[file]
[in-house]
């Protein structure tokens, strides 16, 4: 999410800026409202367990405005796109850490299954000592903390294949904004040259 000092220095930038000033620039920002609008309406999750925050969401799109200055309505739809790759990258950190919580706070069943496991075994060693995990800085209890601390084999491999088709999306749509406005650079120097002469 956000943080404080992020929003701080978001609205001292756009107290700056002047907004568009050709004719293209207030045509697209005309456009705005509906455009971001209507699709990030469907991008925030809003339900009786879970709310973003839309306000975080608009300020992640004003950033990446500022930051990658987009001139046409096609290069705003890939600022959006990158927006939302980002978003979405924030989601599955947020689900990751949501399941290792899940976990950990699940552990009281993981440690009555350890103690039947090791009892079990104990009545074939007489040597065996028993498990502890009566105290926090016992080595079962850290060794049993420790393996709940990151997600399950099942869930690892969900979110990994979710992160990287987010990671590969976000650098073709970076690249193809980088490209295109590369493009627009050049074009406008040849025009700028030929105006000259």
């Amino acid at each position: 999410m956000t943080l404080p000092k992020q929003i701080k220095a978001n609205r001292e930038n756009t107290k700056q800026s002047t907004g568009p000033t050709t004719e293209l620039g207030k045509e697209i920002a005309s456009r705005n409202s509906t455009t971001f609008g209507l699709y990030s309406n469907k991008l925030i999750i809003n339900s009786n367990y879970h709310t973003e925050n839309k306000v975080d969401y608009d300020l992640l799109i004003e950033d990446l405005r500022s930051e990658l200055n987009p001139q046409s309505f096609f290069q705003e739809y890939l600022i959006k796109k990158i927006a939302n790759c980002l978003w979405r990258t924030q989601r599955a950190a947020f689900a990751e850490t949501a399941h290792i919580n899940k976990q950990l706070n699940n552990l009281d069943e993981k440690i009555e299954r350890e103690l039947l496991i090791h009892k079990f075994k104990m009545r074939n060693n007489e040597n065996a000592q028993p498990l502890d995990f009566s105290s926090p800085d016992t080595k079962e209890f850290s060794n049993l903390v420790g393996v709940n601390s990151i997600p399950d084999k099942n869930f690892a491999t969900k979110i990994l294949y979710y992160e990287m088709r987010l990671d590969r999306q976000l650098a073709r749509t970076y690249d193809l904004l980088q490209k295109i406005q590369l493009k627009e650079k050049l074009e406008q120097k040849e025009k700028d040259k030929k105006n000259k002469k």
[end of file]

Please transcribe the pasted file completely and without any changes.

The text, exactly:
[in-house]
């Protein structure tokens, strides 16, 4: 999410800026409202367990405005796109850490299954000592903390294949904004040259 000092220095930038000033620039920002609008309406999750925050969401799109200055309505739809790759990258950190919580706070069943496991075994060693995990800085209890601390084999491999088709999306749509406005650079120097002469 956000943080404080992020929003701080978001609205001292756009107290700056002047907004568009050709004719293209207030045509697209005309456009705005509906455009971001209507699709990030469907991008925030809003339900009786879970709310973003839309306000975080608009300020992640004003950033990446500022930051990658987009001139046409096609290069705003890939600022959006990158927006939302980002978003979405924030989601599955947020689900990751949501399941290792899940976990950990699940552990009281993981440690009555350890103690039947090791009892079990104990009545074939007489040597065996028993498990502890009566105290926090016992080595079962850290060794049993420790393996709940990151997600399950099942869930690892969900979110990994979710992160990287987010990671590969976000650098073709970076690249193809980088490209295109590369493009627009050049074009406008040849025009700028030929105006000259």
């Amino acid at each position: 999410m956000t943080l404080p000092k992020q929003i701080k220095a978001n609205r001292e930038n756009t107290k700056q800026s002047t907004g568009p000033t050709t004719e293209l620039g207030k045509e697209i920002a005309s456009r705005n409202s509906t455009t971001f609008g209507l699709y990030s309406n469907k991008l925030i999750i809003n339900s009786n367990y879970h709310t973003e925050n839309k306000v975080d969401y608009d300020l992640l799109i004003e950033d990446l405005r500022s930051e990658l200055n987009p001139q046409s309505f096609f290069q705003e739809y890939l600022i959006k796109k990158i927006a939302n790759c980002l978003w979405r990258t924030q989601r599955a950190a947020f689900a990751e850490t949501a399941h290792i919580n899940k976990q950990l706070n699940n552990l009281d069943e993981k440690i009555e299954r350890e103690l039947l496991i090791h009892k079990f075994k104990m009545r074939n060693n007489e040597n065996a000592q028993p498990l502890d995990f009566s105290s926090p800085d016992t080595k079962e209890f850290s060794n049993l903390v420790g393996v709940n601390s990151i997600p399950d084999k099942n869930f690892a491999t969900k979110i990994l294949y979710y992160e990287m088709r987010l990671d590969r999306q976000l650098a073709r749509t970076y690249d193809l904004l980088q490209k295109i406005q590369l493009k627009e650079k050049l074009e406008q120097k040849e025009k700028d040259k030929k105006n000259k002469k």